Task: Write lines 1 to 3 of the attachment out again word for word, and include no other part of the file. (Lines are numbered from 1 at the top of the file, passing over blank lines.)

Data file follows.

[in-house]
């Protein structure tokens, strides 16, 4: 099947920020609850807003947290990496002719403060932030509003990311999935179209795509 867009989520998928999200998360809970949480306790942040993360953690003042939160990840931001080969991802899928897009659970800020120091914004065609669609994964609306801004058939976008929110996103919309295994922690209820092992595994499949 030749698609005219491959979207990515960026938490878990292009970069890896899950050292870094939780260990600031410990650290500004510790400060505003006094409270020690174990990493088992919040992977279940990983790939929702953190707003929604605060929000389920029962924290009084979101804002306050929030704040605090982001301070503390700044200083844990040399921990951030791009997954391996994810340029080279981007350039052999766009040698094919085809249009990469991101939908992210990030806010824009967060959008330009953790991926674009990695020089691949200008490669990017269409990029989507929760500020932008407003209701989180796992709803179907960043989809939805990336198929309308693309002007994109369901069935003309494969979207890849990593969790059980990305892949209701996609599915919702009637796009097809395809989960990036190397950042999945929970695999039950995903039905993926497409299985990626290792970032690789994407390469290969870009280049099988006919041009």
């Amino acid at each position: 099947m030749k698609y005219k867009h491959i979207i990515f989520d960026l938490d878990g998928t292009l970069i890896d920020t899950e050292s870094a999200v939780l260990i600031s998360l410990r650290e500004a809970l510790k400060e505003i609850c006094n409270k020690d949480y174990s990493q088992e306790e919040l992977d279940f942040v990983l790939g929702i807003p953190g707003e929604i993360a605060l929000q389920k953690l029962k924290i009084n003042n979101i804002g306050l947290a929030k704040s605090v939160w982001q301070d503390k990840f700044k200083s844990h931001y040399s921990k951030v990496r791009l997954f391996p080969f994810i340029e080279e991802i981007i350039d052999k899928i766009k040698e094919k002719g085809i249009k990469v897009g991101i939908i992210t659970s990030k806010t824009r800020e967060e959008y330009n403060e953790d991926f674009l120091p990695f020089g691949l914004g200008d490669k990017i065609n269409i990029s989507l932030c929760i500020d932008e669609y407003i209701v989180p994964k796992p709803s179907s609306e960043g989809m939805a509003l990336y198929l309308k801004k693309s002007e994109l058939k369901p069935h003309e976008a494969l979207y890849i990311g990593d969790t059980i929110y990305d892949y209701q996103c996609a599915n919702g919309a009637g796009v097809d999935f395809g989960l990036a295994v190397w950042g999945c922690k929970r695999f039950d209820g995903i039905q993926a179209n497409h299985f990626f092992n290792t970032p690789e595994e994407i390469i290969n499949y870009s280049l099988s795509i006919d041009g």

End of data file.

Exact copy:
[in-house]
């Protein structure tokens, strides 16, 4: 099947920020609850807003947290990496002719403060932030509003990311999935179209795509 867009989520998928999200998360809970949480306790942040993360953690003042939160990840931001080969991802899928897009659970800020120091914004065609669609994964609306801004058939976008929110996103919309295994922690209820092992595994499949 030749698609005219491959979207990515960026938490878990292009970069890896899950050292870094939780260990600031410990650290500004510790400060505003006094409270020690174990990493088992919040992977279940990983790939929702953190707003929604605060929000389920029962924290009084979101804002306050929030704040605090982001301070503390700044200083844990040399921990951030791009997954391996994810340029080279981007350039052999766009040698094919085809249009990469991101939908992210990030806010824009967060959008330009953790991926674009990695020089691949200008490669990017269409990029989507929760500020932008407003209701989180796992709803179907960043989809939805990336198929309308693309002007994109369901069935003309494969979207890849990593969790059980990305892949209701996609599915919702009637796009097809395809989960990036190397950042999945929970695999039950995903039905993926497409299985990626290792970032690789994407390469290969870009280049099988006919041009």
């Amino acid at each position: 099947m030749k698609y005219k867009h491959i979207i990515f989520d960026l938490d878990g998928t292009l970069i890896d920020t899950e050292s870094a999200v939780l260990i600031s998360l410990r650290e500004a809970l510790k400060e505003i609850c006094n409270k020690d949480y174990s990493q088992e306790e919040l992977d279940f942040v990983l790939g929702i807003p953190g707003e929604i993360a605060l929000q389920k953690l029962k924290i009084n003042n979101i804002g306050l947290a929030k704040s605090v939160w982001q301070d503390k990840f700044k200083s844990h931001y040399s921990k951030v990496r791009l997954f391996p080969f994810i340029e080279e991802i981007i350039d052999k899928i766009k040698e094919k002719g085809i249009k990469v897009g991101i939908i992210t659970s990030k806010t824009r800020e967060e959008y330009n403060e953790d991926f674009l120091p990695f020089g691949l914004g200008d490669k990017i065609n269409i990029s989507l932030c929760i500020d932008e669609y407003i209701v989180p994964k796992p709803s179907s609306e960043g989809m939805a509003l990336y198929l309308k801004k693309s002007e994109l058939k369901p069935h003309e976008a494969l979207y890849i990311g990593d969790t059980i929110y990305d892949y209701q996103c996609a599915n919702g919309a009637g796009v097809d999935f395809g989960l990036a295994v190397w950042g999945c922690k929970r695999f039950d209820g995903i039905q993926a179209n497409h299985f990626f092992n290792t970032p690789e595994e994407i390469i290969n499949y870009s280049l099988s795509i006919d041009g």